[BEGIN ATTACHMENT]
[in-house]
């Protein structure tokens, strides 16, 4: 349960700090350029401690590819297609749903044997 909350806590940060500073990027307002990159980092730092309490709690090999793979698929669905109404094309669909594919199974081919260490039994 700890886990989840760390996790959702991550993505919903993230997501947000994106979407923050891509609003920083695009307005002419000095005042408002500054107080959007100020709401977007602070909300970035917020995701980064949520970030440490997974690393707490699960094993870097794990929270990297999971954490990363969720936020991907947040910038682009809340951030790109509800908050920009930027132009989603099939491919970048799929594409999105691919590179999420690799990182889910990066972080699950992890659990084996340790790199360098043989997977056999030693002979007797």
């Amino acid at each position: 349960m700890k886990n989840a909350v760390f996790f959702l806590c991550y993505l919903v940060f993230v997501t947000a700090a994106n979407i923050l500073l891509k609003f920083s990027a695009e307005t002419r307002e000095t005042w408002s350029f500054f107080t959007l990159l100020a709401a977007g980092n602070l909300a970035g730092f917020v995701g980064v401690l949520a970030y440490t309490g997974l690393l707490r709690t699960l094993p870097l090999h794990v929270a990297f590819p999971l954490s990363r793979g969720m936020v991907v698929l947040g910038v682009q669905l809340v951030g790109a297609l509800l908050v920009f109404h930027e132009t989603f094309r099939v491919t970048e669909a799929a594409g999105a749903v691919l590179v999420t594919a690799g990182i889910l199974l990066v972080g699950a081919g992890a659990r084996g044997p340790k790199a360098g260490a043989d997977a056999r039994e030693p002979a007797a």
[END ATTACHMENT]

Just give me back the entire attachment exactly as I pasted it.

[in-house]
């Protein structure tokens, strides 16, 4: 349960700090350029401690590819297609749903044997 909350806590940060500073990027307002990159980092730092309490709690090999793979698929669905109404094309669909594919199974081919260490039994 700890886990989840760390996790959702991550993505919903993230997501947000994106979407923050891509609003920083695009307005002419000095005042408002500054107080959007100020709401977007602070909300970035917020995701980064949520970030440490997974690393707490699960094993870097794990929270990297999971954490990363969720936020991907947040910038682009809340951030790109509800908050920009930027132009989603099939491919970048799929594409999105691919590179999420690799990182889910990066972080699950992890659990084996340790790199360098043989997977056999030693002979007797």
């Amino acid at each position: 349960m700890k886990n989840a909350v760390f996790f959702l806590c991550y993505l919903v940060f993230v997501t947000a700090a994106n979407i923050l500073l891509k609003f920083s990027a695009e307005t002419r307002e000095t005042w408002s350029f500054f107080t959007l990159l100020a709401a977007g980092n602070l909300a970035g730092f917020v995701g980064v401690l949520a970030y440490t309490g997974l690393l707490r709690t699960l094993p870097l090999h794990v929270a990297f590819p999971l954490s990363r793979g969720m936020v991907v698929l947040g910038v682009q669905l809340v951030g790109a297609l509800l908050v920009f109404h930027e132009t989603f094309r099939v491919t970048e669909a799929a594409g999105a749903v691919l590179v999420t594919a690799g990182i889910l199974l990066v972080g699950a081919g992890a659990r084996g044997p340790k790199a360098g260490a043989d997977a056999r039994e030693p002979a007797a």